The Witching Hour

}Fear is a major motivator in this business, so it’s little wonder shops around the country are organizing ghastly goings-on for Halloween.

In Austin, Texas, GSD&M has an elaborate gingerbread house for kids with three terrifying rooms, including one with a witch cooking up cauldron delights for peckish ghouls. “We’ll have a head on a platter—that’s always a big hit,” says Eric Webber. Those who make it out alive get to go trick-or-treating.

The Martin Agency in Richmond, Va., becomes a land of mysterious music, spider web-draped doorways, pretend pumpkins and even bales of hay. Once the kids go home, of course, the real party starts: a politically incorrect brou haha at a local brewery, with extra vacation time going to people with superior costumes. “What people will be wearing is a big secret and is always a riot,” says Michelle Barker. Two years ago, one staffer came as a human-sized, working Pez dispenser that was a spitting image of Martin chairman and CEO John Adams.

Kids visiting Kirshenbaum Bond & Partners in New York will get to whack a piñata and pick pumpkins from a mock patch under the watchful eye of a witch doing “scary things” amid cobwebs and skeletons.

In Chicago, J. Walter Thompson’s Halloween party is a 20-year tradition, with Mike Kalasunas dressing as devil/emcee. After hosting kids from the Off the Street Club, the shop throws a rowdy party capped by a costume contest, with Kalasunas as official applause meter. “It’s truly a holiday that comes from the heart, unlike parties that are imposed from the top,” he says. A few years back, creative chief dennis Ryan grew a beard in the weeks prior, only to shave off all but the mustache, revealing a pretty good Phil Jackson—slick suit, hoops clipboard and all.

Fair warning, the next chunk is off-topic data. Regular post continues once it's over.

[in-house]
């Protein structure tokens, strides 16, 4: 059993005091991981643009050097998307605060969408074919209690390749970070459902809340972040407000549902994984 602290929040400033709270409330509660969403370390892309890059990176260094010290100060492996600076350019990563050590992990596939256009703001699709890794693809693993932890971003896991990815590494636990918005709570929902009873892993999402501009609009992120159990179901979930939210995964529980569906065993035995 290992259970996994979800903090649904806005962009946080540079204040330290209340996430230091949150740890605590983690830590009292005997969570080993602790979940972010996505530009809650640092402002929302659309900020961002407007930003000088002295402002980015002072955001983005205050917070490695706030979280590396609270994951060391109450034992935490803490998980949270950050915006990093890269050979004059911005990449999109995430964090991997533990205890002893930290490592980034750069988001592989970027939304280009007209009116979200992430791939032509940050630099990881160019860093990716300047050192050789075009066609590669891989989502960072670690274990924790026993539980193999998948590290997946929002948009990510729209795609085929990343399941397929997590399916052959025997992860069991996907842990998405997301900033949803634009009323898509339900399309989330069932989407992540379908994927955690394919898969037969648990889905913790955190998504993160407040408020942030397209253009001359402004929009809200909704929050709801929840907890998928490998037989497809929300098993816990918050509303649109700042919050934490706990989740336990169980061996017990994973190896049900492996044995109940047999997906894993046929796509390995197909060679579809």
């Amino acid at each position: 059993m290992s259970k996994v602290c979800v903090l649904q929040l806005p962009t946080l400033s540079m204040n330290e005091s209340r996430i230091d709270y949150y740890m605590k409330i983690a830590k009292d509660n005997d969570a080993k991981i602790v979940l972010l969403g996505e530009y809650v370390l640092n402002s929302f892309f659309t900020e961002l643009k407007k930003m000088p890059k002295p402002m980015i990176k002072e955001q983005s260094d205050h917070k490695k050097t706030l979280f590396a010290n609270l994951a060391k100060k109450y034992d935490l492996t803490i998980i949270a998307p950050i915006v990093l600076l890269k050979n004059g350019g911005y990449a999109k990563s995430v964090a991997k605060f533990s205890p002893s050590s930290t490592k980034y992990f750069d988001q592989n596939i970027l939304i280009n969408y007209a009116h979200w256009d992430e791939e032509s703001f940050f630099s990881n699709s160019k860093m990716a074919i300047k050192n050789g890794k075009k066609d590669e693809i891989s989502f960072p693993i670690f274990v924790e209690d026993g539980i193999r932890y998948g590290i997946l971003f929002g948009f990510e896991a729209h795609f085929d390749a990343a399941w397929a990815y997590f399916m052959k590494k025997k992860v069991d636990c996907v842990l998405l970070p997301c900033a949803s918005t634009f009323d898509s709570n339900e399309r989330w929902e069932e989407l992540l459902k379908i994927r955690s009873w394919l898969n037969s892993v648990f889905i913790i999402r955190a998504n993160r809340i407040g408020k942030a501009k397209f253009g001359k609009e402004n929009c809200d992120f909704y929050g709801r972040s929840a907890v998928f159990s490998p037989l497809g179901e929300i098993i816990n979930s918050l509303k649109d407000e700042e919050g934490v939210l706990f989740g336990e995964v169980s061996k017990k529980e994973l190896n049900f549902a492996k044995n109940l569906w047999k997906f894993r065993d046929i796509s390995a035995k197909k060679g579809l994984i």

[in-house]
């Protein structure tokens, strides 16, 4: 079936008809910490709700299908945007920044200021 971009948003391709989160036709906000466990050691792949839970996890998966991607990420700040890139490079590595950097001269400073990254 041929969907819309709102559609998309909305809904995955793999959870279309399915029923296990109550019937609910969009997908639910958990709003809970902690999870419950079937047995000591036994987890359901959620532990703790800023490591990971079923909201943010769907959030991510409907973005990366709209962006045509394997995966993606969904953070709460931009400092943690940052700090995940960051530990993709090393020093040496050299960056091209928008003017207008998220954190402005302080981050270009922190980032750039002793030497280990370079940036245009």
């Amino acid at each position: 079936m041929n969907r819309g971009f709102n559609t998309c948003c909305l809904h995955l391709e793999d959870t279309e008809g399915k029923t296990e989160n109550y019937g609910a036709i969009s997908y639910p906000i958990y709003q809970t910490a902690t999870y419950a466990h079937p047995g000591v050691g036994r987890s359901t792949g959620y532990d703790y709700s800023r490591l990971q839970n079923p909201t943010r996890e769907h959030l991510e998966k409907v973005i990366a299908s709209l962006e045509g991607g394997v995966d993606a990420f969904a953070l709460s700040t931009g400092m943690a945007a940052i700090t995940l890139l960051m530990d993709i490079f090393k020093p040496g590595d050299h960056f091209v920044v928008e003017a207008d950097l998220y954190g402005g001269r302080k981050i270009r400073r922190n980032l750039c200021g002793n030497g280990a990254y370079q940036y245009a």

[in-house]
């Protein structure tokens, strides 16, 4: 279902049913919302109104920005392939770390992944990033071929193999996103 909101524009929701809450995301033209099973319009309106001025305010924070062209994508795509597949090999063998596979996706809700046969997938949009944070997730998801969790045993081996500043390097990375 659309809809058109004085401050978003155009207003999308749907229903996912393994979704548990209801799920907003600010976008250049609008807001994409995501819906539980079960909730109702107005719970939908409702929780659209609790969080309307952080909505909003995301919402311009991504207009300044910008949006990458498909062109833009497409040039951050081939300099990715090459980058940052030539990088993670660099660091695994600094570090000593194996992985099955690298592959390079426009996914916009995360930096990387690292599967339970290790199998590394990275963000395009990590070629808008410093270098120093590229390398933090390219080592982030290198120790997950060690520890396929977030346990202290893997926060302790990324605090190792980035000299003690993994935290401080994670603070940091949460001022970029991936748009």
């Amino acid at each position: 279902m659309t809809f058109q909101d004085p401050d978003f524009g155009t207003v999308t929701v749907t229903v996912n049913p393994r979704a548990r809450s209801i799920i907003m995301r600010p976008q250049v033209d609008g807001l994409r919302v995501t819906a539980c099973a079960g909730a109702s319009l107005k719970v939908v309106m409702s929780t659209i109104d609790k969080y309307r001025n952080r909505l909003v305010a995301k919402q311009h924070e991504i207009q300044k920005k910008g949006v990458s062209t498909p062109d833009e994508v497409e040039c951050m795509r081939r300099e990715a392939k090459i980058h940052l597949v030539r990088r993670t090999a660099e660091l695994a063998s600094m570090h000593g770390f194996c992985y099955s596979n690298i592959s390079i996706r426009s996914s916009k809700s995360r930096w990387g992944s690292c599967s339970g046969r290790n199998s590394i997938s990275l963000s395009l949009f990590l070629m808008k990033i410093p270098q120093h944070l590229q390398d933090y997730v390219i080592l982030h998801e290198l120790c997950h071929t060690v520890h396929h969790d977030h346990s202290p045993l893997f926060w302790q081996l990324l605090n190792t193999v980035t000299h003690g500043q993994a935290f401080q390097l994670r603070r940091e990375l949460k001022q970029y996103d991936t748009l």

“We get crazy here for Halloween,” says Judith Cradler of BBDO South in Atlanta. Last year, to the soulful tunes of BBDO Speedwagon, the costume contest was won by the Lean Cuisine Witch, a takeoff on a mystery staffer who had been stealing frozen-food meals from the agency kitchen. Costumes have been crazy at Doner in Baltimore, too, including a group of staffers stretching the bounds of good taste by parodying the Heaven’s Gate suicides—lying on cots as people arrived for work. “We’ll be working very, very hard—just in costume,” Polly Burkert says with a cackle.

At Mintz & Hoke in Avon, Conn., a couple of radio DJs will judge a pumpkin-carving contest. “Everyone is creative, and the more we express it, the better,” says Tom Bradley. The competition will be stiff: One employee is an award-winning pumpkin carver; another is an accomplished sculptor.

Perhaps best of all, Trahan, Bruden & Charles in Baltimore is giving the day some extra bite by holding a blood drive. The judges for the ensuing costume contest have been informed to disregard any paleness, vomit or blood stains when reviewing the attire. chuck gonzales